The United States is currently in the midst of an affordable housing crisis. Rents have skyrocketed and are still on an upward trajectory, causing almost 50 percent of renters to be cost-burdened, i.e., they are spending more than the recommended 30 percent of their income on rent. Mothers and fathers looking for permanent, safe, and stable housing solutions face more challenges than perhaps ever before.
In some cities, such as New York and San Francisco, the percentage of income that goes to the landlord every month is much higher. For a detailed overview of the state of the nation’s housing, click here for Harvard University’s 2018 report.
The Effect of the Housing Crisis on Low Wage Earners
A study of the rental market by The National Low Income Housing Coalition determined that someone working a 40 hour week and earning minimum wage can afford to rent a two-bedroom apartment without being cost-burdened in exactly zero counties across the nation. In other words, it isn’t possible.
Are High Rents Causing More People to Buy?
The answer to this question is a resounding no. Because renters are paying so much in rent, many of them are finding it impossible to save for a down payment on buying a home. Compounding this situation is the fact that the rise in wages is not keeping pace with the increase in home prices.
How Did We Get Here? – Blame Policy, Demographics, and Market Forces
A mix of market forces, policy decisions, and demographic changes have come together to make building affordable housing far from a simple proposition. Here are the main factors driving up the cost of housing:
- Efforts to increase the supply of affordable housing tend to run into a brick wall built of high costs, zoning restrictions, and geographic limits.
- The building of affordable rental units hasn’t kept pace with demand. One example – in Oakland, a development offered 28 units at well below market rates – 4,000 hopeful people applied.
- Because of lengthy and expensive approvals, higher land and material costs, and rising wages for construction workers, builders face economic pressures to concentrate on higher-end housing.
- Affordable housing regulations are often counterproductive. In some locales, zoning laws have been passed requiring a percentage of units in any housing development to be affordable. But this action discourages investment as developers have to sell a large share of units at a loss.
What is the Solution to the Affordable Housing Crisis?
Using taxpayer money to fund affordable housing programs has not achieved a great deal of success over the past twenty or so years. But new ways to solve the problem are being looked at, including:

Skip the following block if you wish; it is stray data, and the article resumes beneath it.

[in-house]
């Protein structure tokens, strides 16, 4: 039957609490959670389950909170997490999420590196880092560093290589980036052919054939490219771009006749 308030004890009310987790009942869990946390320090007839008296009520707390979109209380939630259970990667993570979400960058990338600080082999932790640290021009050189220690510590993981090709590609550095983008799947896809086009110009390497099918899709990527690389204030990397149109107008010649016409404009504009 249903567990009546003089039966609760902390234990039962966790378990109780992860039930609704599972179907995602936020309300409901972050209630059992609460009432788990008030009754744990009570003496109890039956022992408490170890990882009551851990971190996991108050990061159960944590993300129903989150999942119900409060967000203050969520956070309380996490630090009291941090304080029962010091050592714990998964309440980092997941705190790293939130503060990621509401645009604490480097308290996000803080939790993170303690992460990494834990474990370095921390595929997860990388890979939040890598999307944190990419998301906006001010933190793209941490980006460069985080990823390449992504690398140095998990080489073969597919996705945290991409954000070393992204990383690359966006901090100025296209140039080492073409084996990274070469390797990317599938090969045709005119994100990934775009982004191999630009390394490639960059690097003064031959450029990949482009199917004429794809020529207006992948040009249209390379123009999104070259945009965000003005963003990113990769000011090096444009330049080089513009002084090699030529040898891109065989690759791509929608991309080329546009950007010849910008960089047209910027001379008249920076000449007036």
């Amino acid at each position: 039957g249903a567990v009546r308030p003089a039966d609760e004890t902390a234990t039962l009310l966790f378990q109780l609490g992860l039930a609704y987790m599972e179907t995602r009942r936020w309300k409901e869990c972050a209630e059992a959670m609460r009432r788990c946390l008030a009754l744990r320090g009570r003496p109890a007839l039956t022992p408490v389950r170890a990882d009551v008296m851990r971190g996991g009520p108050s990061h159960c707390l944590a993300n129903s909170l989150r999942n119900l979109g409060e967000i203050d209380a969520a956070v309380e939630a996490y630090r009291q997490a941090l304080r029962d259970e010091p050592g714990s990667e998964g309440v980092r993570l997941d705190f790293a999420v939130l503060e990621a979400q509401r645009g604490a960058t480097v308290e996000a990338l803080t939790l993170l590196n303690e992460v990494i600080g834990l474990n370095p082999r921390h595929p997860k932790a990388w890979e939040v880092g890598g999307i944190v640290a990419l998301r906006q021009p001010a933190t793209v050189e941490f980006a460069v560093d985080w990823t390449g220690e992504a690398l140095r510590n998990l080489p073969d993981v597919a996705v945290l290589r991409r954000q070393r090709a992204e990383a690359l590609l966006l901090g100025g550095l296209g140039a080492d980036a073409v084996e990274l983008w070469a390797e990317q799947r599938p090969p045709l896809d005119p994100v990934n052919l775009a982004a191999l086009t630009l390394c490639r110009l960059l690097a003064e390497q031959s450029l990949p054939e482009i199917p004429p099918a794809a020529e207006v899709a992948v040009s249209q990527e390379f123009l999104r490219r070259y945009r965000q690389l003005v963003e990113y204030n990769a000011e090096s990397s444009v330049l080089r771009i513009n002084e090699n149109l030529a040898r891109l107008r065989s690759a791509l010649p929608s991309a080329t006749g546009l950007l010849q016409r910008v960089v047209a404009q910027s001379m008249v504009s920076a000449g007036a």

- Building More Modular Homes – Modular building entails manufacturing parts at an off-site location and then transporting them to the job site for assembly. Affordable modular homes require anywhere from 30 to 50 percent shorter construction schedules, and subsequently less capital to construct than traditional housing.
- Investing in Established Buildings – Take a walk through almost any metro area, and you’ll see boarded-up buildings or old government buildings that are no longer being used. Cost-effective ways can be found to turn these spaces into affordable housing units. Click here to see how one old building in Detroit was turned into affordable housing units.
- Normalizing Tiny Living Spaces – Tiny homes maximize space and create cost-effective living spaces. Local housing boards can encourage tiny living development by relaxing zoning restrictions and funding builders.
- Creating Tax Incentives for Employers – State governments could consider incentive programs where employers are rewarded with credits and tax benefits for covering a portion of their employees’ mortgages or rents.
- Using Funds More Responsibly – Public housing handouts tend to push recipients toward remaining under a certain income level so they can continue to receive subsidized housing. Public housing funds could be used more strategically so that low-income families could be prepared for financial independence down the road. For example, a percentage of funds could be set aside every month that renters are unable to touch until they are ready to buy a home.
Working Together to Find an Answer
We can all agree that affordable housing is a good thing. The problem is that in the divisive political arena we currently have, there is no agreement on how to solve this problem. Party leaders from both sides of the aisle need to come together and work toward a solution that’s practical for the American people. All it takes is setting aside party differences, and progress could be made.
This content is sponsored by Andrew Armstrong.